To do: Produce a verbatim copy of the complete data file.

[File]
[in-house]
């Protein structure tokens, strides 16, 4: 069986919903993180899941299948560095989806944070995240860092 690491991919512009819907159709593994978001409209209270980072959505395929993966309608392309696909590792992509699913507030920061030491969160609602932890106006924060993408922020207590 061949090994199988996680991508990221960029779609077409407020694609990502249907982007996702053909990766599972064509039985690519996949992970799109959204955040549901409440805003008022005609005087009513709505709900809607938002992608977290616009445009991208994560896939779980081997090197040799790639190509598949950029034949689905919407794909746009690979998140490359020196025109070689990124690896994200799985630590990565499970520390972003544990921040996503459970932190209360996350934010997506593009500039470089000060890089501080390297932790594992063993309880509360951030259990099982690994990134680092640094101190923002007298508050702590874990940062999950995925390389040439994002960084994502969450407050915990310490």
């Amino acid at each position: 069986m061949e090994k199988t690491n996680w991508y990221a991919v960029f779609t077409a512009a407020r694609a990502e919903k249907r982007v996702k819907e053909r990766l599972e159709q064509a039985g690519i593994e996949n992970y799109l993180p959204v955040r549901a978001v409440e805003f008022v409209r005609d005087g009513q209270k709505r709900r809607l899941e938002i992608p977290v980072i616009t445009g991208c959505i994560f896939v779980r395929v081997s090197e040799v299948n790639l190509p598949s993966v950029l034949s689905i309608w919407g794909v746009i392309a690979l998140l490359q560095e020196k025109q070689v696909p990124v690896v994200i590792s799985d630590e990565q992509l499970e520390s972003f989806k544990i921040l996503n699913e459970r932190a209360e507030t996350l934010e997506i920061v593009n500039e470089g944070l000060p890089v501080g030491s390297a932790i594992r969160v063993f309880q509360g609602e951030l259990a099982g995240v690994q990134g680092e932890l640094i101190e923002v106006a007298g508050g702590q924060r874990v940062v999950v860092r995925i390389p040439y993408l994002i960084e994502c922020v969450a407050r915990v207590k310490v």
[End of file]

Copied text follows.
[in-house]
């Protein structure tokens, strides 16, 4: 069986919903993180899941299948560095989806944070995240860092 690491991919512009819907159709593994978001409209209270980072959505395929993966309608392309696909590792992509699913507030920061030491969160609602932890106006924060993408922020207590 061949090994199988996680991508990221960029779609077409407020694609990502249907982007996702053909990766599972064509039985690519996949992970799109959204955040549901409440805003008022005609005087009513709505709900809607938002992608977290616009445009991208994560896939779980081997090197040799790639190509598949950029034949689905919407794909746009690979998140490359020196025109070689990124690896994200799985630590990565499970520390972003544990921040996503459970932190209360996350934010997506593009500039470089000060890089501080390297932790594992063993309880509360951030259990099982690994990134680092640094101190923002007298508050702590874990940062999950995925390389040439994002960084994502969450407050915990310490």
């Amino acid at each position: 069986m061949e090994k199988t690491n996680w991508y990221a991919v960029f779609t077409a512009a407020r694609a990502e919903k249907r982007v996702k819907e053909r990766l599972e159709q064509a039985g690519i593994e996949n992970y799109l993180p959204v955040r549901a978001v409440e805003f008022v409209r005609d005087g009513q209270k709505r709900r809607l899941e938002i992608p977290v980072i616009t445009g991208c959505i994560f896939v779980r395929v081997s090197e040799v299948n790639l190509p598949s993966v950029l034949s689905i309608w919407g794909v746009i392309a690979l998140l490359q560095e020196k025109q070689v696909p990124v690896v994200i590792s799985d630590e990565q992509l499970e520390s972003f989806k544990i921040l996503n699913e459970r932190a209360e507030t996350l934010e997506i920061v593009n500039e470089g944070l000060p890089v501080g030491s390297a932790i594992r969160v063993f309880q509360g609602e951030l259990a099982g995240v690994q990134g680092e932890l640094i101190e923002v106006a007298g508050g702590q924060r874990v940062v999950v860092r995925i390389p040439y993408l994002i960084e994502c922020v969450a407050r915990v207590k310490v």